THE CHILDREN’S COMMISSIONER FOR ENGLAND has today (8 August) published new data, obtained from the Metropolitan Police, which shows that children are being strip searched without an Appropriate Adult present, despite this being a requirement in statutory guidance.  

Between 2018-2020, 650 children aged 10-17 were strip searched – over 95 per cent of whom were boys. In almost a quarter (23 per cent) of these cases, an Appropriate Adult was not present.

The data also reveals that, in 2018 specifically, Black boys represented two thirds of strip searches conducted without an Appropriate Adult present (70 per cent). The Children’s Commissioner is also concerned by the indication of ethnic disproportionality in the data. Of all children who were strip searched, 58 per cent were Black, as described by the officer. In 2018 alone, this figure rose to 75 per cent.

In around half of all strip searches of children (53 per cent), no further action was taken by the Metropolitan Police. This low level of successful searches arguably indicates that this intrusive practice may not be justified or necessary in all cases.

The Children’s Commissioner, Dame Rachel de Souza, said “I am deeply shocked and concerned by the information that I have received. I am also extremely concerned by the ethnic disproportionality shown in these figures, particularly given that ethnicity was determined to be such a key factor in the Child Q case.”

“I am not reassured that what happened to Child Q was an isolated issue, but instead believe it may be a particularly concerning example of a more systemic problem around child protection within the Metropolitan Police. I remain unconvinced that the Metropolitan Police is consistently considering children’s welfare and wellbeing.

“I have submitted this data to Baroness Casey for consideration as part of her review into standards at the Metropolitan Police. I will also be engaging with the Home Office, National Police Chiefs’ Council, HMICFRS, the College of Policing, and other relevant agencies over my wider concerns regarding the current national procedures around strip searching children. My team will also be requesting this data from all police forces, so that we can ensure sufficient changes are made to protect the rights of children”

Commenting on the data, Iryna Pona, Policy Manager at The Children’s Society, said: “We are horrified by the number of children subjected to these searches and it is shocking that nearly a quarter took place without an appropriate adult present. Strip searches are intrusive and traumatic, and children are being completely failed if even basic safeguards are not in place.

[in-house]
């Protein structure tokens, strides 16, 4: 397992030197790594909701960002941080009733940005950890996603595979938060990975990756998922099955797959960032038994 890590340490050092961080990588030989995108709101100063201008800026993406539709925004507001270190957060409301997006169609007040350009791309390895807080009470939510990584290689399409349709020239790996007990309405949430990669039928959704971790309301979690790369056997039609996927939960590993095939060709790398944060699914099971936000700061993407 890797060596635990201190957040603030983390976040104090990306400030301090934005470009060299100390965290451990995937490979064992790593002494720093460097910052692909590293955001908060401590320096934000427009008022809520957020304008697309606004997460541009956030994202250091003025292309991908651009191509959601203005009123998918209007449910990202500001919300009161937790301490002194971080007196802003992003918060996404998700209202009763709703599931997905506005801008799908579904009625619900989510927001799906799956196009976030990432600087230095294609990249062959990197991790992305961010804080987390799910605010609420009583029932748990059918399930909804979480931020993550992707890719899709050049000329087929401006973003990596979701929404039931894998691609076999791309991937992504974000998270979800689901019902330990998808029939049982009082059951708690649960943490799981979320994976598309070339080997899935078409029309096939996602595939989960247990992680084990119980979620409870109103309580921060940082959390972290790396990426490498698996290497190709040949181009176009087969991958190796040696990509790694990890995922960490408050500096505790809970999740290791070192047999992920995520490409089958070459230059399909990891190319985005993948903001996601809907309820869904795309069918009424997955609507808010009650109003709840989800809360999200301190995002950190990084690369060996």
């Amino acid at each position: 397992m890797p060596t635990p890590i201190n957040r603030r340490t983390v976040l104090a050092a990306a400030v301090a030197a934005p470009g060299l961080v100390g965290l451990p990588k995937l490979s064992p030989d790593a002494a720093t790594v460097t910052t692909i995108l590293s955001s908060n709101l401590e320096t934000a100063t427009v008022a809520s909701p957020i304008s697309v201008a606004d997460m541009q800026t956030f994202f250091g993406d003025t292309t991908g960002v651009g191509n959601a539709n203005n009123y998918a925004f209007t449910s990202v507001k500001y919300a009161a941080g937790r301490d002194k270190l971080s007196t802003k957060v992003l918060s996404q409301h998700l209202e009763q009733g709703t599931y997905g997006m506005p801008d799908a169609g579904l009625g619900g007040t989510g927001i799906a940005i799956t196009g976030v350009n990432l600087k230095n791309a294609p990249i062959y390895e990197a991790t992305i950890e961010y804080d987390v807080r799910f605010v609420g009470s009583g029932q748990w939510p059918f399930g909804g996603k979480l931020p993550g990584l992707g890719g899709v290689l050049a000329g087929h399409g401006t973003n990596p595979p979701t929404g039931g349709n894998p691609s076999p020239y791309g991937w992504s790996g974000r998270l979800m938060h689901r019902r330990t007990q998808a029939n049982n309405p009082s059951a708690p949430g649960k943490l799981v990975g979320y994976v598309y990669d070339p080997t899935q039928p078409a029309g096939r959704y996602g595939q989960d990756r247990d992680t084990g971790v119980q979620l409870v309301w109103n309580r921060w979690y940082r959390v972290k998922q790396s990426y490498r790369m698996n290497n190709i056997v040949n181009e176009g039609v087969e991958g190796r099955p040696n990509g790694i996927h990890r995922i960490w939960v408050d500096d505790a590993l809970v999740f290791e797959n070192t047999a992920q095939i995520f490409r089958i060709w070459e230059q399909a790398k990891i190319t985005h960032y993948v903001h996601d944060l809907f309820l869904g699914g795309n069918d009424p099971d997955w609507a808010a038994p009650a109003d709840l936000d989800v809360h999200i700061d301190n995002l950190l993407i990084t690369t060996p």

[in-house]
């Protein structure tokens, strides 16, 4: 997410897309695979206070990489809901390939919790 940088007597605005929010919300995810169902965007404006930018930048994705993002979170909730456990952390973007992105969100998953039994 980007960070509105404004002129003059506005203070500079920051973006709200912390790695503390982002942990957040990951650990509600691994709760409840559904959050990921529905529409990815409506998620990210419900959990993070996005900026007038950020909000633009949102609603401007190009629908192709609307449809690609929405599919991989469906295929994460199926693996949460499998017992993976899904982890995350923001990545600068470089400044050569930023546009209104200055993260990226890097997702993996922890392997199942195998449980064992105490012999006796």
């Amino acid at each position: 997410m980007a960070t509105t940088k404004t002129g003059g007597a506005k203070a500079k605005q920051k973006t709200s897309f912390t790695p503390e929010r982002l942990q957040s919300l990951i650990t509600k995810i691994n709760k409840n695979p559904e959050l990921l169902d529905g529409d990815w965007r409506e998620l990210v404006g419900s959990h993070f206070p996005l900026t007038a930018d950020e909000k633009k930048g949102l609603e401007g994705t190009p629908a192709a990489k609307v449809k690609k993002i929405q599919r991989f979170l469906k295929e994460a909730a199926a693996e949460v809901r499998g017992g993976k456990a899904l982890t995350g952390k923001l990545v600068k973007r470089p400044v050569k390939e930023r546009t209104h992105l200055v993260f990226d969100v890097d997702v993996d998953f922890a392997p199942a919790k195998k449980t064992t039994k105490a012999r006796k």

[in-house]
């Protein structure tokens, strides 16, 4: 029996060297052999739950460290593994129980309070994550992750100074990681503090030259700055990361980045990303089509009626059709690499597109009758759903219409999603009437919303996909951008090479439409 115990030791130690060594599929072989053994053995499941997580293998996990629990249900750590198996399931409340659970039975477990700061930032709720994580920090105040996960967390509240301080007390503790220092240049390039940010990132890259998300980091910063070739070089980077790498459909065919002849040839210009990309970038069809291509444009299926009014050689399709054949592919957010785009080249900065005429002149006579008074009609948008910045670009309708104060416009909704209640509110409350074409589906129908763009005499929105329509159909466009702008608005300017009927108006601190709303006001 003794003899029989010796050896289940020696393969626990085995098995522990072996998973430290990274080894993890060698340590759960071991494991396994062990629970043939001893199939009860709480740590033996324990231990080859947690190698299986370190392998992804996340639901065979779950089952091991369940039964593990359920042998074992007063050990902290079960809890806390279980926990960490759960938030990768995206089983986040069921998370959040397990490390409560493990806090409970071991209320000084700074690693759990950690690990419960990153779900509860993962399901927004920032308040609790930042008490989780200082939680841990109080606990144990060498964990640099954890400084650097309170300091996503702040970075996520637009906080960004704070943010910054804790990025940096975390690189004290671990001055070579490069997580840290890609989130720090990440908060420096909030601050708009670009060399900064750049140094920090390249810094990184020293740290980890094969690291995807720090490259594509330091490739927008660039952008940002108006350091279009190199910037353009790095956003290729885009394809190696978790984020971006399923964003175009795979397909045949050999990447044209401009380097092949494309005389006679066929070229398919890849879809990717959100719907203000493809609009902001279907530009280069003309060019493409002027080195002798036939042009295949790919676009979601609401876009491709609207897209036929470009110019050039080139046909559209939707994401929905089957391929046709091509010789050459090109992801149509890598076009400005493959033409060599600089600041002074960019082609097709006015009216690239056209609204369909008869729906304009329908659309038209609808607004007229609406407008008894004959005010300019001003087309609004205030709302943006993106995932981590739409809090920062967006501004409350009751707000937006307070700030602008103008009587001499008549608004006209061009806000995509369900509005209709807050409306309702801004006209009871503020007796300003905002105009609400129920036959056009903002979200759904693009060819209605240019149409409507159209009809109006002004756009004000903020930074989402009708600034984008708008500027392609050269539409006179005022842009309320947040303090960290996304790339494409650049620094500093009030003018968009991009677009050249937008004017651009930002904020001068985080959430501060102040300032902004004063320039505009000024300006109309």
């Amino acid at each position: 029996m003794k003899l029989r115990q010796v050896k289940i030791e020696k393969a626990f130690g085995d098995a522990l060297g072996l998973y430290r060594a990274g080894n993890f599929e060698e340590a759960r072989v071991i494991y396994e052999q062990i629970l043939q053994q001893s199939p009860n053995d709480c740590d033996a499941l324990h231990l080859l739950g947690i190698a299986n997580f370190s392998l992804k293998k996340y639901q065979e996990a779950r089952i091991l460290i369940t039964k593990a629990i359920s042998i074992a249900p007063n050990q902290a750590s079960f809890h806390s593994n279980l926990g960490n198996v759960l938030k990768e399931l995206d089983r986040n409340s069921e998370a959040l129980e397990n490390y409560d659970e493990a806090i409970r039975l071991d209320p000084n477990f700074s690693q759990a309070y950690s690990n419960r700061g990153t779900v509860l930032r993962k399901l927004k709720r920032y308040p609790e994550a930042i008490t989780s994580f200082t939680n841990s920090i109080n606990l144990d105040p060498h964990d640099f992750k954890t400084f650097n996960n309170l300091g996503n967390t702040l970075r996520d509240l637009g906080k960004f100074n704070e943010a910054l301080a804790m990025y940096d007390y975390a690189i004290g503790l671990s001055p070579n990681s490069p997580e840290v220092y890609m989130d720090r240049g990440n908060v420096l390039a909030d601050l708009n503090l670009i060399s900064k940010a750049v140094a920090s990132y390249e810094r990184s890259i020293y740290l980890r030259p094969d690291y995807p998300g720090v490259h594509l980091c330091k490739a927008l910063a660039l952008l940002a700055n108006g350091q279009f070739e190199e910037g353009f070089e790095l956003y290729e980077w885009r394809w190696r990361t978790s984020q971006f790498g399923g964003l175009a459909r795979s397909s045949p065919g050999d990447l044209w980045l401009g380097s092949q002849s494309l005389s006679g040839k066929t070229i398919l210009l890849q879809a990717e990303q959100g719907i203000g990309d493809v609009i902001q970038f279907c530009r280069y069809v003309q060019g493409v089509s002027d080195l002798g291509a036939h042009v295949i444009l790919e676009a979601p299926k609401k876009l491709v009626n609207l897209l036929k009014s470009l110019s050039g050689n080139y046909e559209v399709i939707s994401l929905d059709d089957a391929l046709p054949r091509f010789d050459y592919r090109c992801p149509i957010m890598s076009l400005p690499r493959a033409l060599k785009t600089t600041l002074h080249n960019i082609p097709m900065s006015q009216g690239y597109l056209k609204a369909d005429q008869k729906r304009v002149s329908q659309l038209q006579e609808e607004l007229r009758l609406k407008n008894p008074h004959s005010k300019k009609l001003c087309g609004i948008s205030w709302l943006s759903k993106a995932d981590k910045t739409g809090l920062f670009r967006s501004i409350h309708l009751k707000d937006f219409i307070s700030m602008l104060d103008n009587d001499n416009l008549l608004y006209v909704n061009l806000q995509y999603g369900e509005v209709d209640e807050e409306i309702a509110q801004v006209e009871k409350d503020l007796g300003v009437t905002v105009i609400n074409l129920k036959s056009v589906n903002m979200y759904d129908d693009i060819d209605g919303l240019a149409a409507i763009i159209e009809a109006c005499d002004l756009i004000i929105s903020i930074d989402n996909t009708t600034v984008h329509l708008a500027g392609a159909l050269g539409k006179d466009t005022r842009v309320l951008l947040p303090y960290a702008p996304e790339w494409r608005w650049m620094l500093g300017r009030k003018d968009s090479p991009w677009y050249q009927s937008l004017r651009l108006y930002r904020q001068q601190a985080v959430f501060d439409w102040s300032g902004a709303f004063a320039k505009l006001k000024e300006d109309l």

“We are also concerned by the over-representation of black children in these strip search figures, and race and adultification were identified as issues in the awful Child Q case. Sadly we often support children who have been groomed and coerced into crimes like county lines drug dealing only to be treated as adults who have made a wilful decision, rather than offered support as victims of exploitation.

“It’s vital the Home Office and police leaders review guidance and training for police officers across the country, consulting with children and young people, and taking on board the findings of the ongoing Independent Office of Police Conduct investigations. However, it’s also crucial that existing and updated procedures are followed, and that all children and young people are treated with dignity and respect. When police officers arrest or stop and search children this should be a golden opportunity to identify risks like grooming and exploitation and work with other services to offer protection and help.”

The Children’s Commissioner has set out four ambitions to improve the safeguards for children, including amendments to national guidance, improved training, increased transparency and building upon the role of safeguarding partnerships. The Commissioner is clear that no child should be strip searched without the presence of an Appropriate Adult, apart from in the most exceptional cases, and only where there is immediate risk of harm to the child or wider public.

The Commissioner will continue to work to ensure that strip searching is only undertaken when absolutely justified, in cases of immediate risk of harm to themselves or someone else, and that appropriate safeguards are in place to protect children, and to ensure that they are fully supported and cared for after a search has taken place.

* Read Strip search of children by the Metropolitan Police Service: new analysis by the Children’s Commissioner for England here.

* Sources: Children’s Commissioner for England and Children’s Society